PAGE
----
In an important case, Tele Danmark A/S case, it was held that dismissal of a worker who was employed on a fixed term contract of six months, when she became pregnant, was unjustified even on the ground that the dismissal was not by reason of her pregnancy, but due to her inability to perform her duties (Tele Danmark A/S v Handels-Og Kontorfunktionaerernes Forbund I Danmark (HK) on behalf of Brandt-Nielsen, [2001] IRLR 853, ECJ, 2001). In this case, the employee had joined the service knowing that she was pregnant and would not be able to perform the substantial part of her duties under the fixed term contract. Nevertheless, the employer was not allowed justification for dismissal (Smith & Baker, 2015, p. 313).

An important point made by the European Court of Justice in Handel-Og case, where the court held that the employer may have regard to periods of absence due to pregnancy related illness outside the maternity leave period in calculating the grounds of dismissal, provided it is the same that the employer would have done for a male employee (Handel-og Kontorfunktionaernes Forbund i Danmark (for Larsson) v Dansk Handel and Service (for Fotex Supermarked A/S, [1997] IRLR 643 ECJ, 1997). However, in Brown v Renkokil Ltd, the European Court of Justice has held that it would be unlawful for the employer to take into account leave of absences between the period of pregnancy and maternity leave period (Brown v Renkotil Ltd, [1998] ICR 790, 1998). However, this only applies till the end of maternity leave period. The employer’s computing of dismissal on the basis of absence after that period of time will not be considered as pregnancy discrimination. At this time, the comparative approach applies, where if the dismissal of the woman employee for leave of absences is the same as it would be for a male employee, then it is not discriminatory (Smith & Baker, 2015, p. 315). This is as per the decision of the court in British Telecommunications case (British Telecommunications v Roberts, [1996] IRLR 601, 1996). It is noteworthy that while making the comparison between female and male employees, the period of absence from the start of the pregnancy to the end of the maternity leave will not be taken into account (Smith & Baker, 2015, p. 315).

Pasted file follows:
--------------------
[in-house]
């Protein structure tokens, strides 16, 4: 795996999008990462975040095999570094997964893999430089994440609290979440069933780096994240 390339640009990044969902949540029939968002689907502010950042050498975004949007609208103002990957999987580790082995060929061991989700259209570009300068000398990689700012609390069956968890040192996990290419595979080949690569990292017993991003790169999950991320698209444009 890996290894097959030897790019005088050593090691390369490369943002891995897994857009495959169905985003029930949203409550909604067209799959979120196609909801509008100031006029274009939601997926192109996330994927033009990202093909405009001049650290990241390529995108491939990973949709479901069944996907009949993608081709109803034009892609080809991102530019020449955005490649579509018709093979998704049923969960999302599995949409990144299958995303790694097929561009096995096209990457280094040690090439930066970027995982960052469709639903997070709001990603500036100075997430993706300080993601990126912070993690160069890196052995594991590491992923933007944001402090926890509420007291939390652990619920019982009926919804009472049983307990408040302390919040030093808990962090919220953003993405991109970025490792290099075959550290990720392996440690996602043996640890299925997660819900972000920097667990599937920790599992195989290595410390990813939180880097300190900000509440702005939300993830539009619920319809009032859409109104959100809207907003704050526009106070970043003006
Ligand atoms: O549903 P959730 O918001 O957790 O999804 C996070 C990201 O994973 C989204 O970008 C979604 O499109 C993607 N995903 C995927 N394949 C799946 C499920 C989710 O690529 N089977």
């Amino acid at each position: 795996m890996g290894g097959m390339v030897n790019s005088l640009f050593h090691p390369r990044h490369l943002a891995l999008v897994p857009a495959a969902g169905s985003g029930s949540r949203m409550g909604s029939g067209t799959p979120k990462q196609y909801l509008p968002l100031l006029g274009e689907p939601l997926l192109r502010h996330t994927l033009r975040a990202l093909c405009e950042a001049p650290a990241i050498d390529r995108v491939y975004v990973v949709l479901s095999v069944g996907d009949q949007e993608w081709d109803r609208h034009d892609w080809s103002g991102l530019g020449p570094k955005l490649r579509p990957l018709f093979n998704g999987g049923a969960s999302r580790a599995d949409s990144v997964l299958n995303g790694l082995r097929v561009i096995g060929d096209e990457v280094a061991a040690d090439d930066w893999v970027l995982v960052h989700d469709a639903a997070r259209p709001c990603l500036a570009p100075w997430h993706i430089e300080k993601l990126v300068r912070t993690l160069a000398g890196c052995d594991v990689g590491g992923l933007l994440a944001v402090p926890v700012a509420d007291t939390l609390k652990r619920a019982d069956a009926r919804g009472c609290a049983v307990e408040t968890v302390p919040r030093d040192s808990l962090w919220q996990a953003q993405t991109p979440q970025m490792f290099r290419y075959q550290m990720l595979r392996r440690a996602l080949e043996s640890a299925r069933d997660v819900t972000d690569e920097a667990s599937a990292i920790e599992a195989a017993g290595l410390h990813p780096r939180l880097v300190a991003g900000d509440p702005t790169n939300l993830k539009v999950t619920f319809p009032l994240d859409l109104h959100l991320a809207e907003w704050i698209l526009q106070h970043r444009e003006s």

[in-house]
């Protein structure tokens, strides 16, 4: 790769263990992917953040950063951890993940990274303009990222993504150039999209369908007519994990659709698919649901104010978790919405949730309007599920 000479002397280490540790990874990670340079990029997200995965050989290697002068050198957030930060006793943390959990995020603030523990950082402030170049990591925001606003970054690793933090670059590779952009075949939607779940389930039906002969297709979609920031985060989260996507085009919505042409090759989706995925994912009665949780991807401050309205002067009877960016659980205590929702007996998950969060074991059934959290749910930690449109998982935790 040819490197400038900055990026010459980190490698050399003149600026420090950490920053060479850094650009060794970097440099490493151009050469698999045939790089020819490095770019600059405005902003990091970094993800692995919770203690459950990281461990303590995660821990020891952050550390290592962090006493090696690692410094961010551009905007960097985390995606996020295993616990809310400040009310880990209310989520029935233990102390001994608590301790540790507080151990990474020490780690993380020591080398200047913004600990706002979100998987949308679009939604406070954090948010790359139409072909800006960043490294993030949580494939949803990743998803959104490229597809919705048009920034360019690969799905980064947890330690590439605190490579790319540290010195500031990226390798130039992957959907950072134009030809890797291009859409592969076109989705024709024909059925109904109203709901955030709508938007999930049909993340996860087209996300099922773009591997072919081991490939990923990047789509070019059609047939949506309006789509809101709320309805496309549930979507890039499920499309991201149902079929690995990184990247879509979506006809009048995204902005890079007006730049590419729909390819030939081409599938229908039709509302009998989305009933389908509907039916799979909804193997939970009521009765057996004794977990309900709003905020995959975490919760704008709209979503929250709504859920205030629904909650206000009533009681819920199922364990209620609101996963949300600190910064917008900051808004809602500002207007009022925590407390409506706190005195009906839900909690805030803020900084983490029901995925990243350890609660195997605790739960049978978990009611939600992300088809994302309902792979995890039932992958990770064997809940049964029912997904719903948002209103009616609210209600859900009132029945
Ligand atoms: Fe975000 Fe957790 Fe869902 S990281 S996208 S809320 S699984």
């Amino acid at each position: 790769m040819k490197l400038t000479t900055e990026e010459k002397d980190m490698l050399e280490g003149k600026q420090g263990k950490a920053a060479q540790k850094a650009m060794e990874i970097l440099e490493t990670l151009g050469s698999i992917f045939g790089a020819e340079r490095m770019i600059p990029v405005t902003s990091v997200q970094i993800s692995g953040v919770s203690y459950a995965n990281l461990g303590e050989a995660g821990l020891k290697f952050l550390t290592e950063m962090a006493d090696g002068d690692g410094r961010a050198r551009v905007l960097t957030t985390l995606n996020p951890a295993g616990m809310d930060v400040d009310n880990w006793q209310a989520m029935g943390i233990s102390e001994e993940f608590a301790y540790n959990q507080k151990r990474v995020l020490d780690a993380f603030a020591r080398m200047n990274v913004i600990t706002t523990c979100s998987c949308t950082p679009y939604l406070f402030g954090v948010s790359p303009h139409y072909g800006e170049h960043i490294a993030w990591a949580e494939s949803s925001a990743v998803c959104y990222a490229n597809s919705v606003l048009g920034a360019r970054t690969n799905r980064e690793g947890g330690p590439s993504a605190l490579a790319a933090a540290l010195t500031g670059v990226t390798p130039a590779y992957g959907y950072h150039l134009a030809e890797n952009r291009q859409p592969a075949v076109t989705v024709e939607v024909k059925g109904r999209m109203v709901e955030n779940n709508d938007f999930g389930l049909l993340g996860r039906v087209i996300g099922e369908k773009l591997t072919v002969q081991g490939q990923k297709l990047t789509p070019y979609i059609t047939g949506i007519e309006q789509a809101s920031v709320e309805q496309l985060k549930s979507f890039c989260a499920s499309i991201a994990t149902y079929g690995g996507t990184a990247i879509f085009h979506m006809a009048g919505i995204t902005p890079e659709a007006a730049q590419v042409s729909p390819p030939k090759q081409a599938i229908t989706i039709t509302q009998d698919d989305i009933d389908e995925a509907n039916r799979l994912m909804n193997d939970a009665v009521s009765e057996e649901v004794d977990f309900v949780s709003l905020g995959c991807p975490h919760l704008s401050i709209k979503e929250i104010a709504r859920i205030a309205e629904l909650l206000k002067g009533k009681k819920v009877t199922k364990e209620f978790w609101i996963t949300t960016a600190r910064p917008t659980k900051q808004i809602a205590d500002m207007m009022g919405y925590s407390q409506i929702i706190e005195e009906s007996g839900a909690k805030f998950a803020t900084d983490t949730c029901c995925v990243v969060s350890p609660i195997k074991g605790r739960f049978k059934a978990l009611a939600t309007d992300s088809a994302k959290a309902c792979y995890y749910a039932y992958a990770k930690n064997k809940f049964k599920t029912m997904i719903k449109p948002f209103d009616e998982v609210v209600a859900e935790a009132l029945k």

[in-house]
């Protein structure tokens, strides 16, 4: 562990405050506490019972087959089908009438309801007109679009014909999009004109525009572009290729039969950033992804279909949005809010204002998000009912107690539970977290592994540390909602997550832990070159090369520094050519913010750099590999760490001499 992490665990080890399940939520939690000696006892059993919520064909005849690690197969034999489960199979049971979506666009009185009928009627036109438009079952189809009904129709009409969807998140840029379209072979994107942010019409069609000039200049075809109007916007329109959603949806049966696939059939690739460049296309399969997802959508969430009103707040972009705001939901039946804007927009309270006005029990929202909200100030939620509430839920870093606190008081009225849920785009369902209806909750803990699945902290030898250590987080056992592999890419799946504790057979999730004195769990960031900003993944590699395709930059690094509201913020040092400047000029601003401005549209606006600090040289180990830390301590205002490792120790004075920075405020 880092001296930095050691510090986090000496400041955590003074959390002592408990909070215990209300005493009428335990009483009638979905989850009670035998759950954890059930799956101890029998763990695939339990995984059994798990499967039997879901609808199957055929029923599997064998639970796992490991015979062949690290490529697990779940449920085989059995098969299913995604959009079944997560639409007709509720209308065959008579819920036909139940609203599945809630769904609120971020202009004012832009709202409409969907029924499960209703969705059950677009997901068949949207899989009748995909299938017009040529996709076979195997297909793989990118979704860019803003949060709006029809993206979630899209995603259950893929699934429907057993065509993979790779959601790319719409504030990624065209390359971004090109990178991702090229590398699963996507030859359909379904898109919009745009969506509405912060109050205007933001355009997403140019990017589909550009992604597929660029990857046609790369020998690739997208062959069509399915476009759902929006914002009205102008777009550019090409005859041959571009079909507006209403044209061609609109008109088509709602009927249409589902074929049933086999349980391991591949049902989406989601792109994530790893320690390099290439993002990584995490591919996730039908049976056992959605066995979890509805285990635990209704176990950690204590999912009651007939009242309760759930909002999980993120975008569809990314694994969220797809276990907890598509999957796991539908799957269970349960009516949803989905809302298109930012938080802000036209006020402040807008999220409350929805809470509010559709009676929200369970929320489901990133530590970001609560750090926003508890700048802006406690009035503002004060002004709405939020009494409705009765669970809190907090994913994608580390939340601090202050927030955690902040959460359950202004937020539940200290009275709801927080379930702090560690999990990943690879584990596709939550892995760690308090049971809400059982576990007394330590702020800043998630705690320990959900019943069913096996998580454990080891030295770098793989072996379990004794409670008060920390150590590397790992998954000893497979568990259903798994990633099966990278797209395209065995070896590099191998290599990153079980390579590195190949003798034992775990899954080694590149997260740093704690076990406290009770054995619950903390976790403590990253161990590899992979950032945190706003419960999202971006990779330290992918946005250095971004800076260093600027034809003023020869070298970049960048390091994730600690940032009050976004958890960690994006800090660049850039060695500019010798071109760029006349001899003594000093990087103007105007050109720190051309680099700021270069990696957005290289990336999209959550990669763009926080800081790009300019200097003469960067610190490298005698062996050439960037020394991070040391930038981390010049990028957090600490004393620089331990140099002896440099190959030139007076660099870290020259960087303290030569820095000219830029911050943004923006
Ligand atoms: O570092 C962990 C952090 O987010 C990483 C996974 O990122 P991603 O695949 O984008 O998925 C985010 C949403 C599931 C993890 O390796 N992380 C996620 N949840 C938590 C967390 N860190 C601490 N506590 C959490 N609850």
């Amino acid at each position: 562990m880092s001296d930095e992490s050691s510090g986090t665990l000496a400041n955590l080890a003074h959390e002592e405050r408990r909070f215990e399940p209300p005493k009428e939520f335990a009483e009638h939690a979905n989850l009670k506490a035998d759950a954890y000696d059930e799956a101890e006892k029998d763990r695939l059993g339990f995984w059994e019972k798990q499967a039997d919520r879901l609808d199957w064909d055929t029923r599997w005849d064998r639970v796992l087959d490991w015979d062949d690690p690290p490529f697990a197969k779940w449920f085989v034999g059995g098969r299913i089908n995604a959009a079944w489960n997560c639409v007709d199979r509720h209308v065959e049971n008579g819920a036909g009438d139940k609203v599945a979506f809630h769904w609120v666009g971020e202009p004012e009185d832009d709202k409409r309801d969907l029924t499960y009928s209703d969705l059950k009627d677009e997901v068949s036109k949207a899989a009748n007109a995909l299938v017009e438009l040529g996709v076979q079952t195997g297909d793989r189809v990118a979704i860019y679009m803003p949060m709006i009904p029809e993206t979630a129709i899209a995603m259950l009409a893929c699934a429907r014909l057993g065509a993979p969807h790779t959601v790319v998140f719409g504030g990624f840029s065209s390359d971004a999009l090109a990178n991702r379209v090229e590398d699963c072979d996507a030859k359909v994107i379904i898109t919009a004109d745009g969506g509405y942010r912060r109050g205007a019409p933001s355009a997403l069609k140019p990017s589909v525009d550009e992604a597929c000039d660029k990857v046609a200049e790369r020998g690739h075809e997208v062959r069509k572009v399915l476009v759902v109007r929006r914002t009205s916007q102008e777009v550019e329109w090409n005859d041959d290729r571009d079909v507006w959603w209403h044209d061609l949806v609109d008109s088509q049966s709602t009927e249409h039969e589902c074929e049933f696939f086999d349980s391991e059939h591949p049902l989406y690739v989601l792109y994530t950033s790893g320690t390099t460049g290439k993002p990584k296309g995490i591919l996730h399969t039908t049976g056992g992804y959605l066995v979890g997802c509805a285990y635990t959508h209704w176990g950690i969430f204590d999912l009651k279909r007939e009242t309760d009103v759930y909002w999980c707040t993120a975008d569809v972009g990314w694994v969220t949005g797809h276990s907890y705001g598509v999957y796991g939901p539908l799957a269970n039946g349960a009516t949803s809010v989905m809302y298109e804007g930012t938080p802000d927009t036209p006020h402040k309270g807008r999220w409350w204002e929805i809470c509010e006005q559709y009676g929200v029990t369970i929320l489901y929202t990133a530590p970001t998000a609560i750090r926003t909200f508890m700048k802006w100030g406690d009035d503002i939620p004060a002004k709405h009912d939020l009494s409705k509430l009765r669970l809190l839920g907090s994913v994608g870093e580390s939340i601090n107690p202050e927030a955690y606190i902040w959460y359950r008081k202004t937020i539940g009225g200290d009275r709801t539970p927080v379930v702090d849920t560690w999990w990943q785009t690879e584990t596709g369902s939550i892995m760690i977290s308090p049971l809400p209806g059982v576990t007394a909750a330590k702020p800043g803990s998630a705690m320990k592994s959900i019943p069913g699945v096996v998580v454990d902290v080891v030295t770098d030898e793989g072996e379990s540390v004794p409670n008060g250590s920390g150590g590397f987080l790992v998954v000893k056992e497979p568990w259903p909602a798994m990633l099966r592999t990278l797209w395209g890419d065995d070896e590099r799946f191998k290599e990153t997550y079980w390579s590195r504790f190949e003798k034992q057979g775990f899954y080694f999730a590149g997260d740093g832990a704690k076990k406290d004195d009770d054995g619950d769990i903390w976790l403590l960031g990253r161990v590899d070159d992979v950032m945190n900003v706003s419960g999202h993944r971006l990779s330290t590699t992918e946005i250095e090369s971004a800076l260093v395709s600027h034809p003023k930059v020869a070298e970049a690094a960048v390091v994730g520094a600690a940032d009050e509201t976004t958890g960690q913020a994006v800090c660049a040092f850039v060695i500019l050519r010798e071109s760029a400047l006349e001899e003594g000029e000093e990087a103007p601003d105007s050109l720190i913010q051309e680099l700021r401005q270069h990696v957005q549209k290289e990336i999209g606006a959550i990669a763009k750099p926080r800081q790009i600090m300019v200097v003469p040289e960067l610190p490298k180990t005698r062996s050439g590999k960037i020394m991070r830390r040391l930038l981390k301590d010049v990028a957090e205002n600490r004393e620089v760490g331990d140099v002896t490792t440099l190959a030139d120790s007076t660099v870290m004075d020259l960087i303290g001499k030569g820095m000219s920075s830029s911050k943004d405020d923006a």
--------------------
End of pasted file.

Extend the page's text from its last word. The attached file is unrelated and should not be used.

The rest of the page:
Advice on Revocation of Offers to Sarah Dickens and Margaret Worthing